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Open Access Highly Accessed Study protocol

Detecting the neuropathic pain component in the clinical setting: a study protocol for validation of screening instruments for the presence of a neuropathic pain component

Hans Timmerman1*, Oliver Wilder-Smith1, Chris van Weel23, André Wolff1 and Kris Vissers1

Author Affiliations

1 Department of Anesthesiology, Pain and Palliative Medicine, Radboud University medical center, Huispost 717, PO Box 9101, 6500 HB Nijmegen, the Netherlands

2 Department of Primary and Community Care, Radboud University medical center, Nijmegen, the Netherlands

3 Australian Primary Health Care Research Institute, Australian National University, Canberra, Australia

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BMC Neurology 2014, 14:94  doi:10.1186/1471-2377-14-94

Published: 2 May 2014

Abstract

Background

The presence of nerve damage plays a key role in the development and prognosis of chronic pain states. Assessment of the presence and severity of a neuropathic pain component (NePC) is key in diagnosing chronic pain patients. Low back pain (LBP) and neck and shoulder pain (NSP) are highly prevalent and clinically important medical and societal problems in which a NePC is frequently present. The more severe the NePC, the worse the course of the pain, its prognosis and the results of treatment. Reliable and standardised diagnosis of the NePC remains difficult to achieve. Standardized and validated screening tools may help to reliably identify the NePC in individual chronic pain patients. The aim of this study is to validate the Dutch language versions of the PainDETECT Questionnaire (PDQ-Dlv) and the ‘Douleur Neuropathique 4 Questions’ (DN4-Dlv) for use in primary and specialist medical care settings to screen for a NePC in patients with chronic pain due to (1) LBP, (2) NSP or (3) known peripheral nerve damage (PND).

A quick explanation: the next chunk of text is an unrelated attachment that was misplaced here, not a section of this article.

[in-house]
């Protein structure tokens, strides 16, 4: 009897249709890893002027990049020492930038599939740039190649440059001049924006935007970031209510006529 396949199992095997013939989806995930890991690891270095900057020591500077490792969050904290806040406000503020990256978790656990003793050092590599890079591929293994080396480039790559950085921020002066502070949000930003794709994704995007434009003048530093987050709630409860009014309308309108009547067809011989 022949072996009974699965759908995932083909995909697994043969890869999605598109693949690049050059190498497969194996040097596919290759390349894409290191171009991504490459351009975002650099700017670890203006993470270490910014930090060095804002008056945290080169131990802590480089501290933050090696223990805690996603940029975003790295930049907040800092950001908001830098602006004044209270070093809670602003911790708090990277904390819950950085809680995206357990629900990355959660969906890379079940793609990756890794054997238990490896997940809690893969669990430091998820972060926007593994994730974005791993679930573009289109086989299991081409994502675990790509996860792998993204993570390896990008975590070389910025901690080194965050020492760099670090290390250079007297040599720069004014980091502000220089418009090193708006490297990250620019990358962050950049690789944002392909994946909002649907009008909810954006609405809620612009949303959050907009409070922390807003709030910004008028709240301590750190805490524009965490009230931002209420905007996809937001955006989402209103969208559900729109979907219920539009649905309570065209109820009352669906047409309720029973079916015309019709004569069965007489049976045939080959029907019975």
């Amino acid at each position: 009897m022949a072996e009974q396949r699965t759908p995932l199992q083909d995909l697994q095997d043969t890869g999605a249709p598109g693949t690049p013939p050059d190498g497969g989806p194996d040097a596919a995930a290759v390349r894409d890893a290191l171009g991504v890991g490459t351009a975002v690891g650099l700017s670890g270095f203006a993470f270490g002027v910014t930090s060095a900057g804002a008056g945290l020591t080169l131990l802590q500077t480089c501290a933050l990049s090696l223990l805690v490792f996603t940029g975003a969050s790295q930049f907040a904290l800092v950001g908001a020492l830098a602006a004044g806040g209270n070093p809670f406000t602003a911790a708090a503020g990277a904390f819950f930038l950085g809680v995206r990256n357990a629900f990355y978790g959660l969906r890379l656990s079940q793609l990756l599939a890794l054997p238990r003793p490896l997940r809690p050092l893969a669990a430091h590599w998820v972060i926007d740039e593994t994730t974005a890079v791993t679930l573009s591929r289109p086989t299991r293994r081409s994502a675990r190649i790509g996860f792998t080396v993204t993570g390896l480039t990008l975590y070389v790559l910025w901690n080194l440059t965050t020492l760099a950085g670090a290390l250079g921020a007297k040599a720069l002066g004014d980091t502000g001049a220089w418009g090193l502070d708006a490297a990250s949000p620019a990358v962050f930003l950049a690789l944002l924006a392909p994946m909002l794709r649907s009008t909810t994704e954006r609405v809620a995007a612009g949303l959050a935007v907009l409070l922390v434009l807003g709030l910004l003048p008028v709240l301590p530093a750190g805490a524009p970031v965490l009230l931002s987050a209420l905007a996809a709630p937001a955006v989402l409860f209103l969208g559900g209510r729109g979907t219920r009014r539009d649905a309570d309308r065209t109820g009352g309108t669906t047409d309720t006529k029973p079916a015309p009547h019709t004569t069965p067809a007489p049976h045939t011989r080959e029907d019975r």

Methods/design

The study design is cross-sectional to assess the validity of the PDQ-Dlv and the DN4-Dlv with 2 weeks follow-up for test-retest reliability and 3 months follow-up for monitoring and prognosis. 438 patients with chronic pain due to (1) LBP, (2) NSP or (3) PND. will be included in this study. Based on the IASP definition of neuropathic pain, two physicians will independently assess whether the patient has a NEPC or not. This result will be compared with the outcome of the PDQ-Dlv & DN4-Dlv, the grading system for neuropathic pain, bed side examination and quantitative sensory testing. This study will further collect data regarding prevalence of NePC, general health status, mental health status, functioning, pain attribution and quality of life.

Discussion

The rationale for this study is to provide detailed information on the clinimetric quality of the PDQ-Dlv and DN4-Dlv in Dutch speaking countries. Our innovative multi-factorial approach should help achieve more reliable diagnosis and quantification of a NePC in patients with chronic pain.

Trial registration

The Netherlands National Trial Register (NTR3030).

Keywords:
PainDETECT questionnaire; PDQ; DN4; Validation; Low back pain; Neck-shoulder pain; Peripheral nerve damage